We were able to find the Gambel’s Quail on a visit to the Salton Sea. They came readily to the bird feeders and we even found them feeding beside rabbits! Not content to just stay on the ground, they spent a lot of time climbing on the fences, the park benches and whatever else was handy, calling to each other constantly.
The Gambel’s Quail is a stocky, plump quail. The male has a black face edged in white. He has a chestnut crown and a black throat with gray scales on the nape of his neck. He is grayish above and has bright chestnut colored flanks; his flanks are marked with white streaks. He is similar to the California quail but doesn’t have scaling on his light belly; instead he has a field mark black patch. The female is gray-brown overall and doesn’t have scaling like the California quail female. Both sexes have the forward facing black topknots that extend over the bill from the crown. The topknots are smaller in the females. Immature birds are a bit smaller than the adults and their colors are not as distinctive. They are tan and gray with pale streaks.
Range and Habitat
Gambel’s Quail are found in the southwestern deserts from California to Texas. They have been introduced into Utah and western New Mexico, southern Utah and western Colorado. There are also a few left that were introduced into Hawaii. The ranges of the Gambel’s Quail and the California quail barely meet in California. They do not migrate.
A family grouping is usually made up of about 20 quail. They have territories but will wander freely into territories of other quail. They do not defend their territories. They are gregarious in the fall and winter when they live in large coveys, you might see lucky enough to see a covey of more than 100 birds. Quails walk slowly and feed in groups. They feed both in the morning and in the evening, pausing to roost in the hottest part of the day. They eat seeds, leaves, berries, cacti, invertebrates and other plant matter. They will also visit bird feeders. They hide and nest in thickets and usually stay close to water. Since they have to have water every day, they also will rely on the cacti for water.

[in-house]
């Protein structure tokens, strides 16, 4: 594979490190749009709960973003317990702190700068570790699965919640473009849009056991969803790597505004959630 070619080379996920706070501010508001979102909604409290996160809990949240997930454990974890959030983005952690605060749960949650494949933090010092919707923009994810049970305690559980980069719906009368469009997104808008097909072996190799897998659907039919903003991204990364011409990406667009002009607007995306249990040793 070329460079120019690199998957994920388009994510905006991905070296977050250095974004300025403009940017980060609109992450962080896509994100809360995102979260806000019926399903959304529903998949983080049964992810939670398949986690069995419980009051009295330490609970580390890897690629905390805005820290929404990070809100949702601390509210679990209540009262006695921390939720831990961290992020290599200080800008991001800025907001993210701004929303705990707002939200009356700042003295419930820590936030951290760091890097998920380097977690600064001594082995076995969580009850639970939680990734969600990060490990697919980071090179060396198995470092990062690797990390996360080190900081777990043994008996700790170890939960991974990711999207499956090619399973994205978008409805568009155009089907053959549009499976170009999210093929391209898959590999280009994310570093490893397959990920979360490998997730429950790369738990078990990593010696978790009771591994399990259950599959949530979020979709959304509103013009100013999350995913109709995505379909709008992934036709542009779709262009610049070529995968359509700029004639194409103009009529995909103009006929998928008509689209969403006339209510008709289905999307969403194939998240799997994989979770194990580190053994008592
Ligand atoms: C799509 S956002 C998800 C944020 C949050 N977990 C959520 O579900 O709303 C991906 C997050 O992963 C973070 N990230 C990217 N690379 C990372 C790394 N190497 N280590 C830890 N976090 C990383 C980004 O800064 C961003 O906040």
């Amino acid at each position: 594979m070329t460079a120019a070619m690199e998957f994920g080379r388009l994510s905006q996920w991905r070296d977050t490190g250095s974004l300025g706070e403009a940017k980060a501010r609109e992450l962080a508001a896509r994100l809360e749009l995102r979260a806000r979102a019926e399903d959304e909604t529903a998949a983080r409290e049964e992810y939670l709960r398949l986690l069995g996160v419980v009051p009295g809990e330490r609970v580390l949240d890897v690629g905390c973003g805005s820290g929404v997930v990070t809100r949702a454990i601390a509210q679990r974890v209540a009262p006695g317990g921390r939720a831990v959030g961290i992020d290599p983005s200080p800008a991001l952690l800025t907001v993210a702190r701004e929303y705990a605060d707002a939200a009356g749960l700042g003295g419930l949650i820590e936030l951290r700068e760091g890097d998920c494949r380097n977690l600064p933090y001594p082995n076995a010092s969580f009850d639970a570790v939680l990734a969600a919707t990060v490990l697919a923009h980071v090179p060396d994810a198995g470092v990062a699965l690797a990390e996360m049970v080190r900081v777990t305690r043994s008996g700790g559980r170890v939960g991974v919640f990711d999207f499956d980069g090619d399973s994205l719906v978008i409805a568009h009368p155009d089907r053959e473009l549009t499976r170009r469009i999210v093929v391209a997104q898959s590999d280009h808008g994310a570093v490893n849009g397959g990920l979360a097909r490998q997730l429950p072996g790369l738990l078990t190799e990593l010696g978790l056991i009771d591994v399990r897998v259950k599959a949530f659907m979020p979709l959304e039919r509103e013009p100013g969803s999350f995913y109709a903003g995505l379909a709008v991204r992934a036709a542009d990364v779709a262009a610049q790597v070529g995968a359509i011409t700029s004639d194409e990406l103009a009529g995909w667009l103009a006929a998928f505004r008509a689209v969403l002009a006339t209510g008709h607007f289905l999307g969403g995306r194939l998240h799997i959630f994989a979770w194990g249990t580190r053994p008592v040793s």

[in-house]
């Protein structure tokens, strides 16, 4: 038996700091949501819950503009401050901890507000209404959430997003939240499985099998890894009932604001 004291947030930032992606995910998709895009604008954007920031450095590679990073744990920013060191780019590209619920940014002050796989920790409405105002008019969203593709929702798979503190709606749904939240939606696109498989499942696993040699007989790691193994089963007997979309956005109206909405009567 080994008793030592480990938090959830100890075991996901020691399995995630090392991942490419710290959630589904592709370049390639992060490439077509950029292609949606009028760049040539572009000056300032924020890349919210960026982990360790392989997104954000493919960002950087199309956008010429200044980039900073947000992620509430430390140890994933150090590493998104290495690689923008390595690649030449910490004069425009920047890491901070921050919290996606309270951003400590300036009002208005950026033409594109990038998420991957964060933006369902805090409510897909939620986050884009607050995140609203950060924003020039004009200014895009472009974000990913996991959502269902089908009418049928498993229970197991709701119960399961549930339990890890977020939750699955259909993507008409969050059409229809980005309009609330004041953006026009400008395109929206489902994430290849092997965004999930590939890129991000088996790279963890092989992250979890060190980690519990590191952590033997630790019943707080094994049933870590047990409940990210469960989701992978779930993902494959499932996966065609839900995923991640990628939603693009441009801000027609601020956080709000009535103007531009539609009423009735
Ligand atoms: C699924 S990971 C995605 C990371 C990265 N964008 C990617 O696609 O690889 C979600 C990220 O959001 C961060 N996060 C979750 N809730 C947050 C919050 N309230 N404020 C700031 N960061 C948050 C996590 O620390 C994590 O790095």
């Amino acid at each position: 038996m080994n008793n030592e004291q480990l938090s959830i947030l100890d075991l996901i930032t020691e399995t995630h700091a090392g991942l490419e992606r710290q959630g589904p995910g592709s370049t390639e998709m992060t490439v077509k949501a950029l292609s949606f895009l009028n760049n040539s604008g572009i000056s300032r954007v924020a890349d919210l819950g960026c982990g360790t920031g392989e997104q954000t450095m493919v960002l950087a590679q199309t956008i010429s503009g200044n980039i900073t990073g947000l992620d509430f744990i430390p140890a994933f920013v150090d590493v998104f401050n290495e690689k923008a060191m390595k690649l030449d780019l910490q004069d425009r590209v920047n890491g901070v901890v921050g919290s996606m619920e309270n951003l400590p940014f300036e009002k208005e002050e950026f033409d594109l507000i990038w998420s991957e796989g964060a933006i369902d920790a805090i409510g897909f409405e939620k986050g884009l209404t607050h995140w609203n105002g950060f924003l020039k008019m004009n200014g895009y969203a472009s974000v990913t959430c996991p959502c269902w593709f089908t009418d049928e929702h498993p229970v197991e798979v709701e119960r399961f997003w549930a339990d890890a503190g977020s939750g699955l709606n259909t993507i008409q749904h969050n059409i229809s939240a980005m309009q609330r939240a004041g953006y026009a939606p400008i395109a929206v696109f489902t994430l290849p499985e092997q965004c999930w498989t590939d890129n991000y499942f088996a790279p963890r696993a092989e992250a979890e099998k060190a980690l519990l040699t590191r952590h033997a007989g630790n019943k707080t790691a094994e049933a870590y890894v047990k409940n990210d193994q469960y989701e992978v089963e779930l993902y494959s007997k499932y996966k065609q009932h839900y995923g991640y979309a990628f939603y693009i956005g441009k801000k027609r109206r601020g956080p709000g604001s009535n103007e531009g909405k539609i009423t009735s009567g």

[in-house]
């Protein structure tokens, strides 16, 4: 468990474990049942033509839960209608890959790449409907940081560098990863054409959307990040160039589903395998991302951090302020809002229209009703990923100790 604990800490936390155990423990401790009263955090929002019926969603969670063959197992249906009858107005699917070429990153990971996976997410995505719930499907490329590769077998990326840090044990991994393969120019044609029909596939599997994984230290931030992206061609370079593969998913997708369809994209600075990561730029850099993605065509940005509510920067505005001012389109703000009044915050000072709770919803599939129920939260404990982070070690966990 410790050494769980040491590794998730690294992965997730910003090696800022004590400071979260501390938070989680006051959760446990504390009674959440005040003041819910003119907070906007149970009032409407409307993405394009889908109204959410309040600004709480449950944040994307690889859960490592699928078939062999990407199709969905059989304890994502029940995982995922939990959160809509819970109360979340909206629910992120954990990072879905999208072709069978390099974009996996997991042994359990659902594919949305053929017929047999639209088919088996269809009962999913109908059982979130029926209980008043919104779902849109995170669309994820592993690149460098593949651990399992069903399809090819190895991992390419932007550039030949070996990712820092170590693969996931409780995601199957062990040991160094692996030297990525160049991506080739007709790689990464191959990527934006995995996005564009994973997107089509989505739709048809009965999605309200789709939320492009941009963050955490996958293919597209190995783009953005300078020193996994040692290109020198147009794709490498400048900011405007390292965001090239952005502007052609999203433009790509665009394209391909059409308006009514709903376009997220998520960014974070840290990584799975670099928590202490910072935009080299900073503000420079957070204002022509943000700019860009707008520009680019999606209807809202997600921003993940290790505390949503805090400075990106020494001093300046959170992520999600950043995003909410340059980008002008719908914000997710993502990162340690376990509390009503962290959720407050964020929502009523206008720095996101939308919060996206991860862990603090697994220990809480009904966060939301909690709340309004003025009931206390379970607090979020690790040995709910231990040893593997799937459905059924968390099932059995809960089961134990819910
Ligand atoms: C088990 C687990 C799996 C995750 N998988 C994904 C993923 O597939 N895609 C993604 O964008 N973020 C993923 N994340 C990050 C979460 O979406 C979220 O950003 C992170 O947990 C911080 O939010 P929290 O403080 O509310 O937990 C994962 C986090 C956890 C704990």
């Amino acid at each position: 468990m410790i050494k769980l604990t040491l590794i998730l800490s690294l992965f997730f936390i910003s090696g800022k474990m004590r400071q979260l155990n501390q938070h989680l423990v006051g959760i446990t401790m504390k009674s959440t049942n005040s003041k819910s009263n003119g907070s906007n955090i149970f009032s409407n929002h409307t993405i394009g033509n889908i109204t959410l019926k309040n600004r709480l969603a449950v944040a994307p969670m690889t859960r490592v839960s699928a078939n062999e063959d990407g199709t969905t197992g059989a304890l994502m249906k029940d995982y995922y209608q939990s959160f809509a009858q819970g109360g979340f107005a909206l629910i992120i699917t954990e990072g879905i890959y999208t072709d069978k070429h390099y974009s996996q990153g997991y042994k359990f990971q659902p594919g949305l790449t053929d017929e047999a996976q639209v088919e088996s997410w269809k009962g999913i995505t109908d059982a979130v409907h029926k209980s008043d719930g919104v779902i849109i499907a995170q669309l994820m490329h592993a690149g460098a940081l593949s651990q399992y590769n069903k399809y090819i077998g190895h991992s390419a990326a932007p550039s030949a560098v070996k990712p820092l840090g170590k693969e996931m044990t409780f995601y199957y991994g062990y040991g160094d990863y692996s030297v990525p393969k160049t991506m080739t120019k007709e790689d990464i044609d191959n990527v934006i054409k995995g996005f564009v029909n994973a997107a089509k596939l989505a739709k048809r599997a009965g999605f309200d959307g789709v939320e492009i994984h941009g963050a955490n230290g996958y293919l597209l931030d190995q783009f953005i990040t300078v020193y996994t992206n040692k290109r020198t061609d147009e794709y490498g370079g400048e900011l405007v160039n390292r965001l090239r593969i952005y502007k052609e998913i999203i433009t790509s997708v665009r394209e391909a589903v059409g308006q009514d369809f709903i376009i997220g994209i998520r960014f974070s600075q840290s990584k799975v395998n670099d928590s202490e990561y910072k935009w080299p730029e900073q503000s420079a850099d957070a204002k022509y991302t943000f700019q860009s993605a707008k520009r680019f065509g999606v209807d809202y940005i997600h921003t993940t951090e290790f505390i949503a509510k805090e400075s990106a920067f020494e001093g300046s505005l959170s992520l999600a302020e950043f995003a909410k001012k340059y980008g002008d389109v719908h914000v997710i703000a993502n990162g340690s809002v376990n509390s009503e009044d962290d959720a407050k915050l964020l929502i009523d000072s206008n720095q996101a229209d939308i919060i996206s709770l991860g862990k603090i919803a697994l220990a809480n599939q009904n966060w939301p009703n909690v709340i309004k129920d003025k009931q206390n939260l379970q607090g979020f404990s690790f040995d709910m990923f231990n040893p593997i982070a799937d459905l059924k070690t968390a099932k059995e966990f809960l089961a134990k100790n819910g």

Males can be found calling loudly from perches, but the whole covey keeps in contact with each other by calling. Some of the calls are grunts and cackles; they also have a call like the California quail. Unlike the California quail, their call is higher sounding has an extra note at the end. It sounds like “chi-CA-go-go”.
These quail spend a lot of time on the ground running fast from cover to cover. They prefer to run, but will fly short distances to escape danger, to roost or to cross something. Sometimes they remain motionless when facing danger and rely on coloring to keep them safe. In flight, they alternate several stiff wing beats with glides.
Breeding and Nesting
Gambel’s Quails do pair off in the nesting period. They will sometimes hybridize with California Quails and Scaled Quails. High rainfall will result in larger broods; low rainfall means much smaller broods. They are considered monogamous but young females will sometimes choose another male for her second brood. The male offers bits of food to entice the female which is how the female selects her male. The female scrapes out a hollow in the ground which can be found in tall grass or at the base of a bush. The nest is lined with grasses, sticks and feathers. She lays 10-16 eggs and incubates them for 20-24 days. Both parents care for the young which are covered in down. The young can run and feed soon after hatching but rely on their parents to find them food. After nesting, the females and the young will join with others to form a covey.